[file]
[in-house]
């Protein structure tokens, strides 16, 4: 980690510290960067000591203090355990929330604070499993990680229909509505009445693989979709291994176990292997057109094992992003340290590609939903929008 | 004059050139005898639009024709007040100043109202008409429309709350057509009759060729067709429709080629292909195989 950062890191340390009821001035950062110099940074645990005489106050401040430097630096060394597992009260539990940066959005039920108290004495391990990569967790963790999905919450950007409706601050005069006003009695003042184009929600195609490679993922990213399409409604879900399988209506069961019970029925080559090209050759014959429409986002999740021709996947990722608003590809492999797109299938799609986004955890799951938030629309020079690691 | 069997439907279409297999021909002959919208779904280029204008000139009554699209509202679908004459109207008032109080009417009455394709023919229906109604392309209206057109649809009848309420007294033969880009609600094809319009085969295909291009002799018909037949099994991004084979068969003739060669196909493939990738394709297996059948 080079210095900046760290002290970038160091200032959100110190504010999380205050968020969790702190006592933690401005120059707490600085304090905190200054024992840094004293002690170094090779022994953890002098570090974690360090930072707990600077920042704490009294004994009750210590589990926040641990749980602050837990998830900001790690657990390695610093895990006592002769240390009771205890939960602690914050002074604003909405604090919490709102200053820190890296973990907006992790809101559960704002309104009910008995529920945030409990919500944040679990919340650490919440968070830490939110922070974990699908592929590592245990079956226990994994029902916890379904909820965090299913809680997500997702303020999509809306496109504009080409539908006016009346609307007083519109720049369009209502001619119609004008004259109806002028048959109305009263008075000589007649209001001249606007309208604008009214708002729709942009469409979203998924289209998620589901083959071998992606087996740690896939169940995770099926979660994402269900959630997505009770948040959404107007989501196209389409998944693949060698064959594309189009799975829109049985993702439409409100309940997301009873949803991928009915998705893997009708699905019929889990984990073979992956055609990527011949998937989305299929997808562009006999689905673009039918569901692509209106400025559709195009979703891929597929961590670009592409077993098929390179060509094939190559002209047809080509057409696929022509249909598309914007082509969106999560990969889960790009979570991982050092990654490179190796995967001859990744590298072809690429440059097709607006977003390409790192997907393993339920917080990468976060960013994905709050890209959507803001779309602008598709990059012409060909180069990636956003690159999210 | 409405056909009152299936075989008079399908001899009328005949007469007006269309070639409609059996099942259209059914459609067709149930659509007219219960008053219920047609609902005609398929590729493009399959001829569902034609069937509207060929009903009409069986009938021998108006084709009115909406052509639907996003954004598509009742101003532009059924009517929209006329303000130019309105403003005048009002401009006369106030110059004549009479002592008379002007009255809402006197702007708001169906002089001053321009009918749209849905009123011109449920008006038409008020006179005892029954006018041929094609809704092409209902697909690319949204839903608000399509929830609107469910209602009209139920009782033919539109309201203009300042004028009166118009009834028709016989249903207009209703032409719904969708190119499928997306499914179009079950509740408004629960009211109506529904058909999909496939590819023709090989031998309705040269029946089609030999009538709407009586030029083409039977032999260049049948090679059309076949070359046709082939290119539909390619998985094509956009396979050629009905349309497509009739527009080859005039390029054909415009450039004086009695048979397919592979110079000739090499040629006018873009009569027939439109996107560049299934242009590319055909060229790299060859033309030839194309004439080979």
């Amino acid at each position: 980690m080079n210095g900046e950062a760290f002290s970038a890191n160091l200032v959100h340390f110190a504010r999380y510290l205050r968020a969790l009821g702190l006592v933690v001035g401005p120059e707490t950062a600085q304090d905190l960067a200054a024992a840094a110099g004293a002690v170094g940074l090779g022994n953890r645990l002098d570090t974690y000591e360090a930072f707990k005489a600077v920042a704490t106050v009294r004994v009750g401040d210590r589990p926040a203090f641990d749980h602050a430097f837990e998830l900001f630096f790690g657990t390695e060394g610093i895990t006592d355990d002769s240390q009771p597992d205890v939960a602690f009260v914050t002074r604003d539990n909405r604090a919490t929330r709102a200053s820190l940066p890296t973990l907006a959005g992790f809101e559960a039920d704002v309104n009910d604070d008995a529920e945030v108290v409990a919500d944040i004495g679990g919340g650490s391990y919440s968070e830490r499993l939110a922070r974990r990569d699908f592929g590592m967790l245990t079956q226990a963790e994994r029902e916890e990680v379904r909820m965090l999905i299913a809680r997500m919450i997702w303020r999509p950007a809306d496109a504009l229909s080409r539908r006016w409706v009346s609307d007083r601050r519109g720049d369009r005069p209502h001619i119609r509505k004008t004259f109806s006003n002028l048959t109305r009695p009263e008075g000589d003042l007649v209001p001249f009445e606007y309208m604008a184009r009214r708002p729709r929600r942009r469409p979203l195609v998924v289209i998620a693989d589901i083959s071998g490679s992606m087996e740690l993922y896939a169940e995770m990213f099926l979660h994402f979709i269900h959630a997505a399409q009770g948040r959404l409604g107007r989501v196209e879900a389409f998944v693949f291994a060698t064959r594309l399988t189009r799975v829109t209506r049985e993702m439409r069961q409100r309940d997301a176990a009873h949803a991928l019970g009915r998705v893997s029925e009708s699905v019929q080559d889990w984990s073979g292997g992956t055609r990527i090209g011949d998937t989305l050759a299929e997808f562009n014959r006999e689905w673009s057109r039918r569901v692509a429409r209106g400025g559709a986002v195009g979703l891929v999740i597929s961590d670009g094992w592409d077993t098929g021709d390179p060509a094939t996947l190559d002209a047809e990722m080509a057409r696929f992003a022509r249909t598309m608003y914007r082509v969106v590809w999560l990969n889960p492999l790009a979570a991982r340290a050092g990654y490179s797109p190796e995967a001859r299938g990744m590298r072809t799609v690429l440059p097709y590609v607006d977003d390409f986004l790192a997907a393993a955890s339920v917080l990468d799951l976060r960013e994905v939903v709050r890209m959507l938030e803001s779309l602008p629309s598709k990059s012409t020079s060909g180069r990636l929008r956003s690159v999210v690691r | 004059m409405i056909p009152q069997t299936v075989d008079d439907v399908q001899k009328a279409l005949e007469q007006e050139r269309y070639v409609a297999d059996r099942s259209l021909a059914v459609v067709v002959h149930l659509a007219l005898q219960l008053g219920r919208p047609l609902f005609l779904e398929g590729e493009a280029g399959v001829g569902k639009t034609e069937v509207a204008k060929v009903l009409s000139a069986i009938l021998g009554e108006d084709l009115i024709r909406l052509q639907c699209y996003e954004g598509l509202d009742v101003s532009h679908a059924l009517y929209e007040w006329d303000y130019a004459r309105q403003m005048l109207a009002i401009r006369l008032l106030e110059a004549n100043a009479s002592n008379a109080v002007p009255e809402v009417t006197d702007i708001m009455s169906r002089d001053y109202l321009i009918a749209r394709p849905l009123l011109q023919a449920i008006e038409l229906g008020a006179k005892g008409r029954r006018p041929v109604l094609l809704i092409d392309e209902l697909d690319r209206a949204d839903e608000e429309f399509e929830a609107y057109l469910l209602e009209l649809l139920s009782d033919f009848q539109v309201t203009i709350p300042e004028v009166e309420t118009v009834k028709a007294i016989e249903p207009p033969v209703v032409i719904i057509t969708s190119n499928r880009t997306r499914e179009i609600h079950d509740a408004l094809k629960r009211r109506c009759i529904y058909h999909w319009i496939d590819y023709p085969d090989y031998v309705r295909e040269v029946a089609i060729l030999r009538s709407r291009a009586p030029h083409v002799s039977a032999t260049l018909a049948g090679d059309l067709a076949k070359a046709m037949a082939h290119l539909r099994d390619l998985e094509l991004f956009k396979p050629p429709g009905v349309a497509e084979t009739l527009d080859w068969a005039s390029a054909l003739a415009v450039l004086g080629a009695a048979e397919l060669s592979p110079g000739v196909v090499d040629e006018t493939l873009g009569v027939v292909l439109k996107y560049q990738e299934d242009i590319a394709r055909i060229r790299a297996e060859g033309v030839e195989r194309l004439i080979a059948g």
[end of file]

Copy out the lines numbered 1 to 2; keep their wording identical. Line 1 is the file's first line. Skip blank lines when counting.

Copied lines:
[in-house]
């Protein structure tokens, strides 16, 4: 980690510290960067000591203090355990929330604070499993990680229909509505009445693989979709291994176990292997057109094992992003340290590609939903929008 | 004059050139005898639009024709007040100043109202008409429309709350057509009759060729067709429709080629292909195989 950062890191340390009821001035950062110099940074645990005489106050401040430097630096060394597992009260539990940066959005039920108290004495391990990569967790963790999905919450950007409706601050005069006003009695003042184009929600195609490679993922990213399409409604879900399988209506069961019970029925080559090209050759014959429409986002999740021709996947990722608003590809492999797109299938799609986004955890799951938030629309020079690691 | 069997439907279409297999021909002959919208779904280029204008000139009554699209509202679908004459109207008032109080009417009455394709023919229906109604392309209206057109649809009848309420007294033969880009609600094809319009085969295909291009002799018909037949099994991004084979068969003739060669196909493939990738394709297996059948 080079210095900046760290002290970038160091200032959100110190504010999380205050968020969790702190006592933690401005120059707490600085304090905190200054024992840094004293002690170094090779022994953890002098570090974690360090930072707990600077920042704490009294004994009750210590589990926040641990749980602050837990998830900001790690657990390695610093895990006592002769240390009771205890939960602690914050002074604003909405604090919490709102200053820190890296973990907006992790809101559960704002309104009910008995529920945030409990919500944040679990919340650490919440968070830490939110922070974990699908592929590592245990079956226990994994029902916890379904909820965090299913809680997500997702303020999509809306496109504009080409539908006016009346609307007083519109720049369009209502001619119609004008004259109806002028048959109305009263008075000589007649209001001249606007309208604008009214708002729709942009469409979203998924289209998620589901083959071998992606087996740690896939169940995770099926979660994402269900959630997505009770948040959404107007989501196209389409998944693949060698064959594309189009799975829109049985993702439409409100309940997301009873949803991928009915998705893997009708699905019929889990984990073979992956055609990527011949998937989305299929997808562009006999689905673009039918569901692509209106400025559709195009979703891929597929961590670009592409077993098929390179060509094939190559002209047809080509057409696929022509249909598309914007082509969106999560990969889960790009979570991982050092990654490179190796995967001859990744590298072809690429440059097709607006977003390409790192997907393993339920917080990468976060960013994905709050890209959507803001779309602008598709990059012409060909180069990636956003690159999210 | 409405056909009152299936075989008079399908001899009328005949007469007006269309070639409609059996099942259209059914459609067709149930659509007219219960008053219920047609609902005609398929590729493009399959001829569902034609069937509207060929009903009409069986009938021998108006084709009115909406052509639907996003954004598509009742101003532009059924009517929209006329303000130019309105403003005048009002401009006369106030110059004549009479002592008379002007009255809402006197702007708001169906002089001053321009009918749209849905009123011109449920008006038409008020006179005892029954006018041929094609809704092409209902697909690319949204839903608000399509929830609107469910209602009209139920009782033919539109309201203009300042004028009166118009009834028709016989249903207009209703032409719904969708190119499928997306499914179009079950509740408004629960009211109506529904058909999909496939590819023709090989031998309705040269029946089609030999009538709407009586030029083409039977032999260049049948090679059309076949070359046709082939290119539909390619998985094509956009396979050629009905349309497509009739527009080859005039390029054909415009450039004086009695048979397919592979110079000739090499040629006018873009009569027939439109996107560049299934242009590319055909060229790299060859033309030839194309004439080979």